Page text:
N2 - Introduction: The ToyBox-Scotland intervention is an 18-week practitioner-led programme that aims to increase physical activity, reduce sedentary behaviour, and promote healthy snacking and water consumption. We adapted the original Toybox intervention (Manios et al. 2012) using a co-production approach for implementation in Scottish preschools. Examining the feasibility and acceptability of effective public health interventions is critical to ensure success can be translated from one context to another. Therefore, this study aimed to evaluate the feasibility and acceptability of implementing the adapted ToyBox intervention in Scottish preschools. Methods: A feasibility cluster randomised controlled trial was conducted involving six preschools in Glasgow, randomly assigned to the intervention or usual-care control group. Participants were 3-5 year old children and their parents. Of interest for this feasibility study were parameters such as recruitment and retention rates, and SDs of outcome measures to inform a full scale trial (namely physical activity, sleep and sedentary time via accelerometry, body composition via bioelectrical impedance analysis (BIA), and measures of diet and home screen time via parental questionnaire). Process evaluation involved focus groups with practitioners, interviews with participating parents and pre/post practitioner logbooks and parental questionnaires. Results: The overall trial recruitment rate was 18%. 36 children (16 girls) provided at least one valid measurement at baseline and follow-up (attrition rate = 16.6%). Anthropometric measures were acceptable and feasible. Parental questionnaire response rates were low (20%). 61% and 27% of participants provided valid accelerometer data for baseline only, and for baseline and follow-up respectively. A process evaluation has recently been conducted and results will be presented at the congress. Conclusion: Overall, the intervention was feasible and acceptable in Scottish preschools. Process evaluation results will help identify ways in which recruitment of preschools, and recruitment and retention of trial participants-particularly regarding accelerometry compliance, can be maximised in Scottish preschools. Such information will be useful for the development of a future full-scale trial.

AB - Introduction: The ToyBox-Scotland intervention is an 18-week practitioner-led programme that aims to increase physical activity, reduce sedentary behaviour, and promote healthy snacking and water consumption. We adapted the original Toybox intervention (Manios et al. 2012) using a co-production approach for implementation in Scottish preschools. Examining the feasibility and acceptability of effective public health interventions is critical to ensure success can be translated from one context to another. Therefore, this study aimed to evaluate the feasibility and acceptability of implementing the adapted ToyBox intervention in Scottish preschools. Methods: A feasibility cluster randomised controlled trial was conducted involving six preschools in Glasgow, randomly assigned to the intervention or usual-care control group. Participants were 3-5 year old children and their parents. Of interest for this feasibility study were parameters such as recruitment and retention rates, and SDs of outcome measures to inform a full scale trial (namely physical activity, sleep and sedentary time via accelerometry, body composition via bioelectrical impedance analysis (BIA), and measures of diet and home screen time via parental questionnaire). Process evaluation involved focus groups with practitioners, interviews with participating parents and pre/post practitioner logbooks and parental questionnaires. Results: The overall trial recruitment rate was 18%. 36 children (16 girls) provided at least one valid measurement at baseline and follow-up (attrition rate = 16.6%). Anthropometric measures were acceptable and feasible. Parental questionnaire response rates were low (20%). 61% and 27% of participants provided valid accelerometer data for baseline only, and for baseline and follow-up respectively. A process evaluation has recently been conducted and results will be presented at the congress. Conclusion: Overall, the intervention was feasible and acceptable in Scottish preschools. Process evaluation results will help identify ways in which recruitment of preschools, and recruitment and retention of trial participants-particularly regarding accelerometry compliance, can be maximised in Scottish preschools. Such information will be useful for the development of a future full-scale trial.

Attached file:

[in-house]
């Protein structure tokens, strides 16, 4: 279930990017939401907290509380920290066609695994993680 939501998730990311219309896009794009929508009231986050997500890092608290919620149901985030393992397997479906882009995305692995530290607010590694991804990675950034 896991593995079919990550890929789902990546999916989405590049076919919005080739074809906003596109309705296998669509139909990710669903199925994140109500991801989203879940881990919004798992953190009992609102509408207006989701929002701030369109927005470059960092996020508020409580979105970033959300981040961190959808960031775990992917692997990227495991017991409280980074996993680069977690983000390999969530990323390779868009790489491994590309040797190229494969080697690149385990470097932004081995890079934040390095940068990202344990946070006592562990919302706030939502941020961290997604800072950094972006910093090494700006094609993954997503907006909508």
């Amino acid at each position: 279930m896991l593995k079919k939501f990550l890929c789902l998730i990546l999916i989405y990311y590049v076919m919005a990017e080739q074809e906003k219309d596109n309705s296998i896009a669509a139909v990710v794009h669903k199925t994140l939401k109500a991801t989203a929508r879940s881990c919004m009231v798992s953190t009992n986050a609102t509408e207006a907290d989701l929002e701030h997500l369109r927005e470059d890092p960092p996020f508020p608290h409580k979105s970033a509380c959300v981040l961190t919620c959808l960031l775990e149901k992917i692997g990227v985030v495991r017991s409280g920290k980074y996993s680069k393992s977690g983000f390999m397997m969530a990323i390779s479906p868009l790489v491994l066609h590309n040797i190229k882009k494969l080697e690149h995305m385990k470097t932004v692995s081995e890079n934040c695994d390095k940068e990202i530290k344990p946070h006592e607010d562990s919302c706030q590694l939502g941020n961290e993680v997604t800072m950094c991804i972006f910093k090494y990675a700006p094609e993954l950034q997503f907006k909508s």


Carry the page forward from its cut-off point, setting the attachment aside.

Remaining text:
KW - childhood obesity

KW - obesity prevention

KW - preschool

KW - Scotland

KW - ToyBox Scotland

KW - physical activity

KW - exercise

UR - http://eco2019.org/

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DO - 10.1159/000497797

M3 - Conference Contribution

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SP - 213

EP - 213

IS - Suppl 1

M1 - P02.091

ER -